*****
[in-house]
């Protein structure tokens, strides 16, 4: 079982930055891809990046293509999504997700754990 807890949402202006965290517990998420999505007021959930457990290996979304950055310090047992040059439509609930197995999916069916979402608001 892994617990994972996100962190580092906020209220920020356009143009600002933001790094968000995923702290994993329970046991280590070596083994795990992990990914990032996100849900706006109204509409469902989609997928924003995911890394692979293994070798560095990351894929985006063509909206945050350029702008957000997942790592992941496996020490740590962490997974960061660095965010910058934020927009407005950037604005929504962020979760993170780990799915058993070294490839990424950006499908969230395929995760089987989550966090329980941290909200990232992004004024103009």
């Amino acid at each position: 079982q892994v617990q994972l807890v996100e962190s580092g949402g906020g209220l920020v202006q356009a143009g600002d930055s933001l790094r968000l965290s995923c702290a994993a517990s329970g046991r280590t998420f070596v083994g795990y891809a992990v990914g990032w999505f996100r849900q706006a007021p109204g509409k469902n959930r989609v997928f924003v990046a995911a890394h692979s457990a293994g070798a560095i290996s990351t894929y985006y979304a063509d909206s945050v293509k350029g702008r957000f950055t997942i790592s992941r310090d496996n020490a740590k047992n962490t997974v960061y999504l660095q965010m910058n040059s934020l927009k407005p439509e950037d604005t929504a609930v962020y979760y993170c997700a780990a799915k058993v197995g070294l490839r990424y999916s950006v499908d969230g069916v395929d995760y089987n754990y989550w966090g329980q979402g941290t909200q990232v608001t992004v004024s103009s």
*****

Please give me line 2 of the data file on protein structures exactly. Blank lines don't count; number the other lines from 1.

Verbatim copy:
């Protein structure tokens, strides 16, 4: 079982930055891809990046293509999504997700754990 807890949402202006965290517990998420999505007021959930457990290996979304950055310090047992040059439509609930197995999916069916979402608001 892994617990994972996100962190580092906020209220920020356009143009600002933001790094968000995923702290994993329970046991280590070596083994795990992990990914990032996100849900706006109204509409469902989609997928924003995911890394692979293994070798560095990351894929985006063509909206945050350029702008957000997942790592992941496996020490740590962490997974960061660095965010910058934020927009407005950037604005929504962020979760993170780990799915058993070294490839990424950006499908969230395929995760089987989550966090329980941290909200990232992004004024103009």